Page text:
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7-year neck pain study: acupuncture and manipulation best choice for neck pain

Manual therapy, mobilisation and acupuncture are better choices for managing most common neck pain than many current practices, a seven year study finds.

Researchers conclude that neck collars and ultrasound are not recommended. Corticosteroid injections and surgery should only be considered if there is associated pain, weakness or numbness in the arm, fracture or serious disease.

Reference: pubmed.
Image by azrainman

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Low Back Pain: Acupressure more effective than conventional therapy – Forbes.com

Acupressure Eases Low Back Pain – Forbes.com: Acupressure Eases Low Back Pain
02.20.06, 12:00 AM ET

MONDAY, Feb. 20 (HealthDay News) — Acupresssure — pushing with the fingertips at the same body points used in acupuncture — gave patients better, long-lasting relief for low back pain than conventional physical therapy, Taiwanese researchers report.

‘Acupressure was effective in reducing low back pain in terms of disability, pain scores and functional status,’ doctors at the National Taiwan University reported in the current issue of the British Medical Journal. ‘The benefit was sustained for six months.’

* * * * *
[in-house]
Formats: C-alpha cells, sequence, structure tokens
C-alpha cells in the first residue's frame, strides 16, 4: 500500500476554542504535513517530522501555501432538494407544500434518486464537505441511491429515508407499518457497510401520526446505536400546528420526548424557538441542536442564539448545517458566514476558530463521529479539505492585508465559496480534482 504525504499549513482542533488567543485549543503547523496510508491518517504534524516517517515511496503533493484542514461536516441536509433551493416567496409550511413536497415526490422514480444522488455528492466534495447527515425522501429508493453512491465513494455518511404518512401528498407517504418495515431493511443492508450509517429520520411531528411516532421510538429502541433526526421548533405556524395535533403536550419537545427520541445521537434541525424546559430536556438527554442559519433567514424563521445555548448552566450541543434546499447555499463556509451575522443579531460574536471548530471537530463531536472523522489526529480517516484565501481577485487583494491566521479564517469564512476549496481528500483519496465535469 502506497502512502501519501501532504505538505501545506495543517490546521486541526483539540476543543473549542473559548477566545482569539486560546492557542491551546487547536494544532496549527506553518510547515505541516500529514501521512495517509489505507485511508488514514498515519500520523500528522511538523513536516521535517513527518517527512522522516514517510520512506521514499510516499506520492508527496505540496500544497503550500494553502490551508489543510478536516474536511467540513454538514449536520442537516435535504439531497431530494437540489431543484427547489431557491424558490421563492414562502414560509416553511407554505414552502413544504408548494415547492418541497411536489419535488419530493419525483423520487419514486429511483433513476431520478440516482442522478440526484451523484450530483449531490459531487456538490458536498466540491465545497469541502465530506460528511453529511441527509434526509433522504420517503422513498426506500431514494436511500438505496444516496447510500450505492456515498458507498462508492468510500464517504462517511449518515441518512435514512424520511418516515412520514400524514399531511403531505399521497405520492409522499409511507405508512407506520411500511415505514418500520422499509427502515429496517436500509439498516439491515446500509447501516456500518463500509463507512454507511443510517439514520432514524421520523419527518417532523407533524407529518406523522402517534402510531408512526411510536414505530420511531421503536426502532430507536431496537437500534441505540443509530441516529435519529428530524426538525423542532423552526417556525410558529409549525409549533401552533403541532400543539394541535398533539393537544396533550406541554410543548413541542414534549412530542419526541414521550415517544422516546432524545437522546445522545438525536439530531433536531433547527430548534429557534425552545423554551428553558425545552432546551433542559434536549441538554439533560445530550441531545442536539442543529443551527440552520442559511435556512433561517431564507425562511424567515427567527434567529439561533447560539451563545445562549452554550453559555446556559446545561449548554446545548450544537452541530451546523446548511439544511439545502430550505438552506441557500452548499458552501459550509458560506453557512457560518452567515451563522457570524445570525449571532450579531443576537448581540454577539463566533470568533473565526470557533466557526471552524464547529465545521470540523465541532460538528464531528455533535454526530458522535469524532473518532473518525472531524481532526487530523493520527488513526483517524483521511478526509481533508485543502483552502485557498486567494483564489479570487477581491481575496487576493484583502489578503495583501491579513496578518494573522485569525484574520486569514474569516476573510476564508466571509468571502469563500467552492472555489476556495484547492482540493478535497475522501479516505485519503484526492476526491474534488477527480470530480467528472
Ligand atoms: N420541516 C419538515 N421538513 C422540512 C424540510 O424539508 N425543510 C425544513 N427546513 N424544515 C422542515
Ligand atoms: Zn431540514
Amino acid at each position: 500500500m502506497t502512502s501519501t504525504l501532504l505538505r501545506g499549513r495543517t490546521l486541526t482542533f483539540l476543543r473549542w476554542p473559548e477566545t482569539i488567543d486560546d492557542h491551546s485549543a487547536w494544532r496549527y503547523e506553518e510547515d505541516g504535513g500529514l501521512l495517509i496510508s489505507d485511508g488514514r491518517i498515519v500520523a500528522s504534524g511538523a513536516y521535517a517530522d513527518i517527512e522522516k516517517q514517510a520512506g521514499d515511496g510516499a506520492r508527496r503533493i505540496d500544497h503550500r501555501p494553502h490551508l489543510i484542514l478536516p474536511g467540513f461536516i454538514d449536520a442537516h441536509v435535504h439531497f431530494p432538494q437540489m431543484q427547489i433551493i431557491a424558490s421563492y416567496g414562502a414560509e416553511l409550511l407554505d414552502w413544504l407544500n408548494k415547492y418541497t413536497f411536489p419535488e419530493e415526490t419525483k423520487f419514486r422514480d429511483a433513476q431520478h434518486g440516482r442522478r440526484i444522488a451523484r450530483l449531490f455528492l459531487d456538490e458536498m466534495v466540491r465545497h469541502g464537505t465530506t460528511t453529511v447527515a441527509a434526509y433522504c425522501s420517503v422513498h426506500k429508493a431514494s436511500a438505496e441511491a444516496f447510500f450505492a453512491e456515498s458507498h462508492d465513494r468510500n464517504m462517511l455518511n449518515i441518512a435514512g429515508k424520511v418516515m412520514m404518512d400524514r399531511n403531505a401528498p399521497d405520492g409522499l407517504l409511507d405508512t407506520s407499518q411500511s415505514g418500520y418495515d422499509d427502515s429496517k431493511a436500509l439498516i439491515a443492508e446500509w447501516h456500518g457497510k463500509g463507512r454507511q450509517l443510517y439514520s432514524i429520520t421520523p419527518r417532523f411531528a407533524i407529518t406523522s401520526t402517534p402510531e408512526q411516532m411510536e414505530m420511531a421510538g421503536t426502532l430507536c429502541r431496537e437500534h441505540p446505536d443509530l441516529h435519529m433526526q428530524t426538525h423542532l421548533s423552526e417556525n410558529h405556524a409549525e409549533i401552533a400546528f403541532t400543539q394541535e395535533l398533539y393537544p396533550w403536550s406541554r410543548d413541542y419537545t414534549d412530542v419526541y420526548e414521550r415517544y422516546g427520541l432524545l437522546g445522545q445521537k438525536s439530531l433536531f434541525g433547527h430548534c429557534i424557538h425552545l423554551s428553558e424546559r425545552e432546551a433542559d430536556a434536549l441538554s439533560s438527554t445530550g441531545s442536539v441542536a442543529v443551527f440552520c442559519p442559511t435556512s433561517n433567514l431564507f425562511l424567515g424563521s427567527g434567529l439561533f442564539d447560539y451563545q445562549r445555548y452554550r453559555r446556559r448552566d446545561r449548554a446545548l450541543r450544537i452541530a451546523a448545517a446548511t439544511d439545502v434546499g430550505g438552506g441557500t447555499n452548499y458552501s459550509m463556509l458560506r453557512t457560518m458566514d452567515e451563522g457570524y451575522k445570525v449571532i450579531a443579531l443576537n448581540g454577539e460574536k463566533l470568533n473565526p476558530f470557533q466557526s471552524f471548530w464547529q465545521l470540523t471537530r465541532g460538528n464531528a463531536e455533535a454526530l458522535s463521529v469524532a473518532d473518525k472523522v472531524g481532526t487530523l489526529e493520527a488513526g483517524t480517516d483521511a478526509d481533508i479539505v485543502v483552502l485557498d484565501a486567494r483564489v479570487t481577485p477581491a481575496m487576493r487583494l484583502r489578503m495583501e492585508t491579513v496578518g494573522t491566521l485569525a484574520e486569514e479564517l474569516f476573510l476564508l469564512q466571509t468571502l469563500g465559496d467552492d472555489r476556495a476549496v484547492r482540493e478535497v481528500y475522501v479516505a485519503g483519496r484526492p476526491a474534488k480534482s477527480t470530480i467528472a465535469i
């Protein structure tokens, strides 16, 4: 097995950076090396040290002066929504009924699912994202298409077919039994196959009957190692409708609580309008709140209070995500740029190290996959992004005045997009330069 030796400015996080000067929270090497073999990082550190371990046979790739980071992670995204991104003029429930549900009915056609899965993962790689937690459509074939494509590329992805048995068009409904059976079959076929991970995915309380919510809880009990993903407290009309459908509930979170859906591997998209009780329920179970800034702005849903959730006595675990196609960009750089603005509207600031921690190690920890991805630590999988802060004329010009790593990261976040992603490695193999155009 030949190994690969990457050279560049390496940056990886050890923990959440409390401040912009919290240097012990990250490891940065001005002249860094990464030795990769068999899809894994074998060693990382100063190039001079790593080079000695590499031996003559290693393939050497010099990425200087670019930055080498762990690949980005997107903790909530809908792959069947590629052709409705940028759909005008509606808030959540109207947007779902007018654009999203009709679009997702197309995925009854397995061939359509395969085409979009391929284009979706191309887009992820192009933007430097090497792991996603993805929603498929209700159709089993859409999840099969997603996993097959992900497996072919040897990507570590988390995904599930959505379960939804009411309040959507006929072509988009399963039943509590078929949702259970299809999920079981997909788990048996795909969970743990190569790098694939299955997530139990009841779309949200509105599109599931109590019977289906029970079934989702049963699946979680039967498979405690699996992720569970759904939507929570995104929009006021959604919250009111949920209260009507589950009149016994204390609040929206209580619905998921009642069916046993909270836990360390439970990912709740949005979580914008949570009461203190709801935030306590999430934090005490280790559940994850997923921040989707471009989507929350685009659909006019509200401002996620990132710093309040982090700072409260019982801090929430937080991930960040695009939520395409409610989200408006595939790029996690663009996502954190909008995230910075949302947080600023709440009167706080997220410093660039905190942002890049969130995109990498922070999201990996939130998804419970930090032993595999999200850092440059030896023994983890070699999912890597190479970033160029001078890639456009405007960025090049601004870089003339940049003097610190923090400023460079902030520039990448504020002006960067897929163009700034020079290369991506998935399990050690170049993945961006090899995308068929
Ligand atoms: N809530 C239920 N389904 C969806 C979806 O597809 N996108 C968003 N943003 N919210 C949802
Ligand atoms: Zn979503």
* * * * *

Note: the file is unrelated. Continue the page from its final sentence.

‘Acupressure conferred an 89 percent reduction in physical disability compared with physical therapy,’ the researchers reported. The people who got acupressure also scored better on measures of pain and had fewer days taken off from work or school, the researchers said.

However, they cautioned that the effectiveness of any manipulative therapy such as acupressure ‘is highly dependent on the therapist’s technique and experience.’

Read more on how acupuncture and acupressure releases pain.

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A study: acupuncture and massage significantly improve the well-being of cancer patients

A new Perth study has found acupuncture and massage significantly improve the well-being of cancer patients.

More than 500 patients in the study began using complementary treatments in addition to traditional medicine like chemotherapy and morphine over a 17-month period.

The researchers at Sir Charles Gairdner Hospital found the therapies relieved physical symptoms such as nausea and pain, while improving the patient’s overall quality of life.

The director of the Cancer Support Centre, David Joske, says the treatments worked extremely well but more research needs to be done “to start to ask how can we get the best out of these two worlds which in the past really have been mutually exclusive in our society”.

He says he hopes the study gives greater credibility to the benefits of complementary medicine.

source: www.abc.net.au